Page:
A bipartisan group of U.S. senators has agreed on a historic plan for comprehensive immigration reform that includes a path to citizenship for the 11 million illegal immigrants living in the country.
The landmark agreement, announced Monday, also will call for increased border security, employer verification at the workplace, more visas for highly skilled immigrants and a guest worker program. President Obama supports the plan and will throw his weight behind it during a speech in Las Vegas on Tuesday, according to White House sources.
Why has agreement come between two parties who have fought each over immigration constantly during the last few years?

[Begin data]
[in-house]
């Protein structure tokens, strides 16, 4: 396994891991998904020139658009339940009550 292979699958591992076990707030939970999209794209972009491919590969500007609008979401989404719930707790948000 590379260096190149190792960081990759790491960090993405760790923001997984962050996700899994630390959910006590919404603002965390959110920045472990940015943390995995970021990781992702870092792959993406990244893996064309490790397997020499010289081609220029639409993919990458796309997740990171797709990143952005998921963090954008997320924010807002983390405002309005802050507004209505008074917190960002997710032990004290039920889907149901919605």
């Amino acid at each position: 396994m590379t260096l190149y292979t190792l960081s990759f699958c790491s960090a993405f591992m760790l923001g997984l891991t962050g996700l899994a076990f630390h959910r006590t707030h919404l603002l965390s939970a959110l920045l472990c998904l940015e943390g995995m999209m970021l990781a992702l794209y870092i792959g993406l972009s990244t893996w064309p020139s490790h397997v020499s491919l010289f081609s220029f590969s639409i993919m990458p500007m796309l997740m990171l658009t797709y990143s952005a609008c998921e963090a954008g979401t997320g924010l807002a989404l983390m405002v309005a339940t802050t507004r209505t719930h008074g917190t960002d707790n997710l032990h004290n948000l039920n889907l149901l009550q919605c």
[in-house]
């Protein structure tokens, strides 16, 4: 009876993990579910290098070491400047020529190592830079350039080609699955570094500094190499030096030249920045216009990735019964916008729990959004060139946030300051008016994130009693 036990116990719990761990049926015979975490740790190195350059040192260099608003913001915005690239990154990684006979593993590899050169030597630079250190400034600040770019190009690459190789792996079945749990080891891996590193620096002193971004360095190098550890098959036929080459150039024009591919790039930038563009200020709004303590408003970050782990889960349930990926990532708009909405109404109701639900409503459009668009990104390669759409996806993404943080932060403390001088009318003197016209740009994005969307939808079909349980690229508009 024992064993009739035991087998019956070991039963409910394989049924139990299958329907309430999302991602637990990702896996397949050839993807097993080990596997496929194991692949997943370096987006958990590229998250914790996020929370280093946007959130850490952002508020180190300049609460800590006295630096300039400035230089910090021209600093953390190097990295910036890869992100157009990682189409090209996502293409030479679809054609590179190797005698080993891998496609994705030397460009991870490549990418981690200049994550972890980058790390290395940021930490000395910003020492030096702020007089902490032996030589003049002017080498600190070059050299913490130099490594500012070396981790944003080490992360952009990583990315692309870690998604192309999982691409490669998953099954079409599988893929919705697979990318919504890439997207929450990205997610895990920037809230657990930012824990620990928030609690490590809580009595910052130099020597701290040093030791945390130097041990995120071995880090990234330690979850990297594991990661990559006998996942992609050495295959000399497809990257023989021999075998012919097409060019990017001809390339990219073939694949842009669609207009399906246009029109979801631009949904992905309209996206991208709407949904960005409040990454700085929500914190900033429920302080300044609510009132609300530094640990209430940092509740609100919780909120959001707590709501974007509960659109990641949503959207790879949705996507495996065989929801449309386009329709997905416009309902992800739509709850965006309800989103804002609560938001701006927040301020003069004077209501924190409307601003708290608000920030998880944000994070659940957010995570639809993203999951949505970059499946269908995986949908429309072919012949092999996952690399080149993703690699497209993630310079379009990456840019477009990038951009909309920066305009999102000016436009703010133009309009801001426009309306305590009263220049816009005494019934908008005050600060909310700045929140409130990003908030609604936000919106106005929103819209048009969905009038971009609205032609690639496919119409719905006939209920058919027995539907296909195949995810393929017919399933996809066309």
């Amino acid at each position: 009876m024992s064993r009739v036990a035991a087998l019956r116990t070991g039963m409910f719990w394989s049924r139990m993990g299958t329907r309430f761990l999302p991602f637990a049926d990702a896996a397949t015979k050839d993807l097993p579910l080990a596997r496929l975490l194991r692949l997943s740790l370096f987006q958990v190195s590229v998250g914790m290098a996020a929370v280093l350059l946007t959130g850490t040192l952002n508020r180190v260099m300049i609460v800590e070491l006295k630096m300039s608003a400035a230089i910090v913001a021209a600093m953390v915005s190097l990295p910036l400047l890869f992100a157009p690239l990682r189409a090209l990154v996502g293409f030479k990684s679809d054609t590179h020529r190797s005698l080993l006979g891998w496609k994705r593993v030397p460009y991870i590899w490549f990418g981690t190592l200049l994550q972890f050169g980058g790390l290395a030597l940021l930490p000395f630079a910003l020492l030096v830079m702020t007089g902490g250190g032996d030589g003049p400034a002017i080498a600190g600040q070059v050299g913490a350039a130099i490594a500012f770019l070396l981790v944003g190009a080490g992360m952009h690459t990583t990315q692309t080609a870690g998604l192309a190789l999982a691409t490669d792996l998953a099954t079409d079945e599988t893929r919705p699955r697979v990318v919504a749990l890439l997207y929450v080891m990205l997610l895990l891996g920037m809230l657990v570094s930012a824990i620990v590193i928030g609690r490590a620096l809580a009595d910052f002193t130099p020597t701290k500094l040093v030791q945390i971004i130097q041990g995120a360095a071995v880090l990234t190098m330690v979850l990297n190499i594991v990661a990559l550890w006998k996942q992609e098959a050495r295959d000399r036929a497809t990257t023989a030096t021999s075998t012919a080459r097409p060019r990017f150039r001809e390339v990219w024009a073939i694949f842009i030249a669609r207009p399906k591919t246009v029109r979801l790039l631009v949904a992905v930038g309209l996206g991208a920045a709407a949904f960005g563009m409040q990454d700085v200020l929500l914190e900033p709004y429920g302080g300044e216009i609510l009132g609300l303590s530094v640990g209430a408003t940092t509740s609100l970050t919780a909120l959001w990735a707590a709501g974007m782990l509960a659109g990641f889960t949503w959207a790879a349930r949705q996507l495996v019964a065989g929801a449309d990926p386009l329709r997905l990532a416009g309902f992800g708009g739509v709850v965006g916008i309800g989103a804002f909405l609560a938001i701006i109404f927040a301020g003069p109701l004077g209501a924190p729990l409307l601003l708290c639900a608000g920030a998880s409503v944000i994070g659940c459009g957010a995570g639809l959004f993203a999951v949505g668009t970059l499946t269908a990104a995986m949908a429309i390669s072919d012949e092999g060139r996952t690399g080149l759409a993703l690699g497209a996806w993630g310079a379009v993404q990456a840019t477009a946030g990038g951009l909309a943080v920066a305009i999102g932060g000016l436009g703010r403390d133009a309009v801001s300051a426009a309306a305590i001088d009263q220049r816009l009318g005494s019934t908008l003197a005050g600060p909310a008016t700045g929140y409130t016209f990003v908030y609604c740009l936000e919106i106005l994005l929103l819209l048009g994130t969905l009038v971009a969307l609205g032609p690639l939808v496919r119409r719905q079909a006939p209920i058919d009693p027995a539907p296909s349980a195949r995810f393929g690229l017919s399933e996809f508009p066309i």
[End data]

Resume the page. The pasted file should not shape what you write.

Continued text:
The simple answer is voters in last November's election. Republicans took a beating, losing 71% of the Hispanic vote and have come to recognize that they need to abandon their hard-line stance on immigration reform.
"The election was a mandate to enact comprehensive immigration reform," Sen. Bob Menendez, D-N.J., one of the senators in the bipartisan group, told ABC News over the weekend. "Things that weren't on the table are on the table now."
The other senators in the group are Dick Durbin, D-Ill., Charles Schumer, D-N.Y., Michael Bennet, D-Colo., John McCain, R-Ariz., Lindsey Graham, R-S.C., Marco Rubio, R-Fla., and Jeff Flake, R-Ariz.